The book quotes Victor Frankl writing about his experience surviving a Nazi concentration camp:

“We who have lived in concentration camps can remember the men who walked through the huts comforting others, giving away their last piece of bread. They may have been few in number, but they offer sufficient proof that everything can be taken from man but one thing: the last of the human freedoms—to choose one’s attitude in any given set of circumstances—to choose one’s own way.”

And it quotes Nelson Mandela from his book, Long Walk to Freedom:

“A garden was one of the few things in prison that one could control. To plant a seed, watch it grow, to tend it and then harvest it, offered a simple but enduring satisfaction. The sense of being the custodian of this small patch of earth offered a taste of freedom.
In some ways, I saw the garden as a metaphor for certain aspects of my life. A leader must also tend his garden; he, too, plants seeds, and then watches, cultivates, and harvests the results. Like the gardener, a leader must take responsibility for what he cultivates; he must mind his work, try to repel enemies, preserve what can be preserved, and eliminate what cannot succeed.”



There is a wealth of life and leadership wisdom in the great works of literature, film, theater, and oratory. We can and should enhance our leadership and life perspectives as well as just marvel at and enjoy the creative genius of the greats over the ages.


Reflection Questions

  1. How could you and your team or organization benefit from tapping into the wisdom of the great works?
  2. Why not carve out some time to begin exploring these great works?
  3. When will you start with just one great book, film, or speech—and who will you discuss it with?


Tools for You

Alignment Scorecard

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Related Books and Articles

  • Leadership Lessons from the Lord of the Rings
  • John K. Clemens and Melora Wolff, Movies to Manage by: Lessons in Leadership from Great Films (Contemporary Books, 1999)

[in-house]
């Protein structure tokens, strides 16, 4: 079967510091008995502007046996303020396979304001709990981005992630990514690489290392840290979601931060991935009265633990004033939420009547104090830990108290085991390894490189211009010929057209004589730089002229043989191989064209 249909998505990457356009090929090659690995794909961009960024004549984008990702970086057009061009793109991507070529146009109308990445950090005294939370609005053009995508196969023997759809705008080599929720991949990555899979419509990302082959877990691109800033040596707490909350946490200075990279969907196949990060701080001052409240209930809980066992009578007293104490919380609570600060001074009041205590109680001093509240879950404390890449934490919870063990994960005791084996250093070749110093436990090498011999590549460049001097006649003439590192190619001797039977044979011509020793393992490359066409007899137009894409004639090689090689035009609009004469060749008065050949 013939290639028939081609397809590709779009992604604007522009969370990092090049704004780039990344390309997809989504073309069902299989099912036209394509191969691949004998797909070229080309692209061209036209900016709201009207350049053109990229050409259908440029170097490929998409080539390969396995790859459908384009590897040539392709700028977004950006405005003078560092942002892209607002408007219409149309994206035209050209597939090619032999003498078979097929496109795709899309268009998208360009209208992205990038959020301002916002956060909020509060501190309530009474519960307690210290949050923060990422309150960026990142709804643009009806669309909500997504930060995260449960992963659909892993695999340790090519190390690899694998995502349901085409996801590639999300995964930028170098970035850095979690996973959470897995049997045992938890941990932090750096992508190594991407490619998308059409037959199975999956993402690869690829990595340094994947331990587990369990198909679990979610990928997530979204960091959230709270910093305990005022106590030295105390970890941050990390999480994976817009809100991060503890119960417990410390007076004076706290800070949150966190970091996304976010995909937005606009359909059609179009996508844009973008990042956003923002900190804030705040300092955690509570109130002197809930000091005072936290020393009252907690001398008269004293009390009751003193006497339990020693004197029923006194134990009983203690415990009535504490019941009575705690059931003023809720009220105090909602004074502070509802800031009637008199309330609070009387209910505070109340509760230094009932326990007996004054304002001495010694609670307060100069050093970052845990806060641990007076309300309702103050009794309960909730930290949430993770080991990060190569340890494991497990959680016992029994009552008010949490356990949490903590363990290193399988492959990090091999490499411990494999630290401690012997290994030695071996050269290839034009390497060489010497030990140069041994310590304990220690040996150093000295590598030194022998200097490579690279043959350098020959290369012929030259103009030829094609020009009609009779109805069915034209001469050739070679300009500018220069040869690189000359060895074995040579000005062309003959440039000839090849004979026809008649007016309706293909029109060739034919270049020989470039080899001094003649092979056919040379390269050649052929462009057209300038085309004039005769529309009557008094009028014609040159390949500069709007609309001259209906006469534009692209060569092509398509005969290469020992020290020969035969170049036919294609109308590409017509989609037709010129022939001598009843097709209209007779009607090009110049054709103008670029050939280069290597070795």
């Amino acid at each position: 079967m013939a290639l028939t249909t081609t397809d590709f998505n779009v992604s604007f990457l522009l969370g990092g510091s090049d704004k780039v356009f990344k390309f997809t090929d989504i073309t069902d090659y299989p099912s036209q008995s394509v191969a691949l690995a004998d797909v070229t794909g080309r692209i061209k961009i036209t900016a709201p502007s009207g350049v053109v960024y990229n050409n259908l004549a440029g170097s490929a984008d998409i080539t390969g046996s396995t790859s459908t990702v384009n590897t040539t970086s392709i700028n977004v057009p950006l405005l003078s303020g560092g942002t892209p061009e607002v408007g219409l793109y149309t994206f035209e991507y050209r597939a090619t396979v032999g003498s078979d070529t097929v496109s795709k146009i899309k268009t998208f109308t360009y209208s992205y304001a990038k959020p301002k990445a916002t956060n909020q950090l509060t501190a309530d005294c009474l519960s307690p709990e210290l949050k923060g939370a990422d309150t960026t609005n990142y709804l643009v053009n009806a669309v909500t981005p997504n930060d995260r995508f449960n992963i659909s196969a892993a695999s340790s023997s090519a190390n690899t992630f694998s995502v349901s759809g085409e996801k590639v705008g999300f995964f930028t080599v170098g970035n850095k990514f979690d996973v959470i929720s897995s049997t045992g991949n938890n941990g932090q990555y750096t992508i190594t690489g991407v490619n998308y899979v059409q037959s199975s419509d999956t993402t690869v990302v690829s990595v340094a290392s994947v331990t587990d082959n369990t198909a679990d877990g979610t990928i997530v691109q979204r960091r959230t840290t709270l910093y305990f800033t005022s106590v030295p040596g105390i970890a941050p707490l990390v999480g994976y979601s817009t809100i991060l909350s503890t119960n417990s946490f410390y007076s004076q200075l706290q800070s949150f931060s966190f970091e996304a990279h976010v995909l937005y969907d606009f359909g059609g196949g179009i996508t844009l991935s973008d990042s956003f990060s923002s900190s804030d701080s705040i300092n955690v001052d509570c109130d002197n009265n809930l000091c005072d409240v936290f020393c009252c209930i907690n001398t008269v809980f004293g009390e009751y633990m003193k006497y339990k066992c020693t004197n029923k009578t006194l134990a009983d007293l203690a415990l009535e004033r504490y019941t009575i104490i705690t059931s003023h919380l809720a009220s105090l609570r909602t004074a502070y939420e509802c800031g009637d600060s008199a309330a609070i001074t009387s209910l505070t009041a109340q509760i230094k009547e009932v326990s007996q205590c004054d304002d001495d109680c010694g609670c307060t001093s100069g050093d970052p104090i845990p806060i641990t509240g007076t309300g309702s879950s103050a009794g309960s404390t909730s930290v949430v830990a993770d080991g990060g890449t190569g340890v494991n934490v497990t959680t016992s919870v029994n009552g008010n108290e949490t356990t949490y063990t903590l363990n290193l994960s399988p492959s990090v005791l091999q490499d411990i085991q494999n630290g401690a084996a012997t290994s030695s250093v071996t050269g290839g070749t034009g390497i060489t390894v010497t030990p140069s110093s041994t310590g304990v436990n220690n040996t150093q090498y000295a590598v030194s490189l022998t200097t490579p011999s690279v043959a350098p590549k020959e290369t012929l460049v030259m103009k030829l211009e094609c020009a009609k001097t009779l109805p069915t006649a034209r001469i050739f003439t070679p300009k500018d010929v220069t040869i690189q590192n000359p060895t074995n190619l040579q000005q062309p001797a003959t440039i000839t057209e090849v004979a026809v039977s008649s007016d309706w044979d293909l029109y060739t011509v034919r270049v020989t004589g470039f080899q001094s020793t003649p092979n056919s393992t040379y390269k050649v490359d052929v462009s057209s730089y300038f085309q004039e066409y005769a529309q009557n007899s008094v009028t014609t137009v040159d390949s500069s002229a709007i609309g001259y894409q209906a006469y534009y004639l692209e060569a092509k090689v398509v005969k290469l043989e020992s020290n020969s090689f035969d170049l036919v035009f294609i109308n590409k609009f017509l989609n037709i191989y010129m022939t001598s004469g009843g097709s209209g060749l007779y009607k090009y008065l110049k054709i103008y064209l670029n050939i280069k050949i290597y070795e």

• Colleen Striegel and Shaun O’L. Higgins, Movies for Leaders: Management Lessons from Four All-Time Great Films (New Media Ventures, 1999)
  • Joseph Lalonde, Reel Leadership: Discovering the Hidden Leadership Lessons in Movies (New Degree Press, 2021)
  • Christopher Leon Eddy, The Hidden Secrets of Leadership Found in Movie Quotes (independent, 2017)
  • John O. Whitney and Tina Packer, Power Plays: Shakespeare’s Lessons in Leadership and Management (Simon and Schuster, 2001)


Other Resources: Courses, Programs, and Podcasts

Phi Theta Kappa is an international honor society providing opportunities for students seeking associate degrees to grow as scholars and leaders. Bob taught its Leadership Development Curriculum for several years after he retired. Its “Developing a Personal Leadership Philosophy” course included the following:

  • “Leading By Serving” from authors such as Hermann Hesse, Harriet Tubman, Maya Angelou, Robert Greenleaf, and more with the film “Hotel Rwanda.”
  • “Understanding Ethical Leadership” from such authors as Herman Melville, Confucius, Rushworth Kidder, Gandhi, and more with the film “Miss Evers’ Boys.”
  • “Articulating a Vision” from such authors as Shakespeare, Martin Luther King, Jr., Abraham Lincoln, James Kouzes and Barry Posner and more with the film “Iron Jawed Angels.”
  • “Building a Team” from such authors as John Steinbeck, Vince Lombardi, Warren Bennis and more with the film “Remember the Titans.”
  • “Leading with Goals” from such authors as George Bernard Shaw, Frederick Douglass, Stephen Covey, and more with the film “Apollo 13.”
  • “Making Decisions” from such authors as Mark Twain, Chief Joseph, Robert Frost, George Orwell, and more with the film “Thirteen Days.”
  • “Guiding through Conflict” from such authors as Homer, Thomas Aquinas, James Madison, and more with the film “Crash.”
  • “Realizing Change” from such authors as Plato, Susan B. Anthony, Winston Churchill, John Kotter, and more with the film “Schindler’s List.”
  • “Empowering Others” from such authors as Sophocles, Nelson Mandela, Daniel Goleman, and more with the film “Norma Rae.”


Bob Vanourek’s Favorite Great Books (including some children’s classics):

“1984,” George Orwell
“The Adventures of Huckleberry Finn,” Mark Twain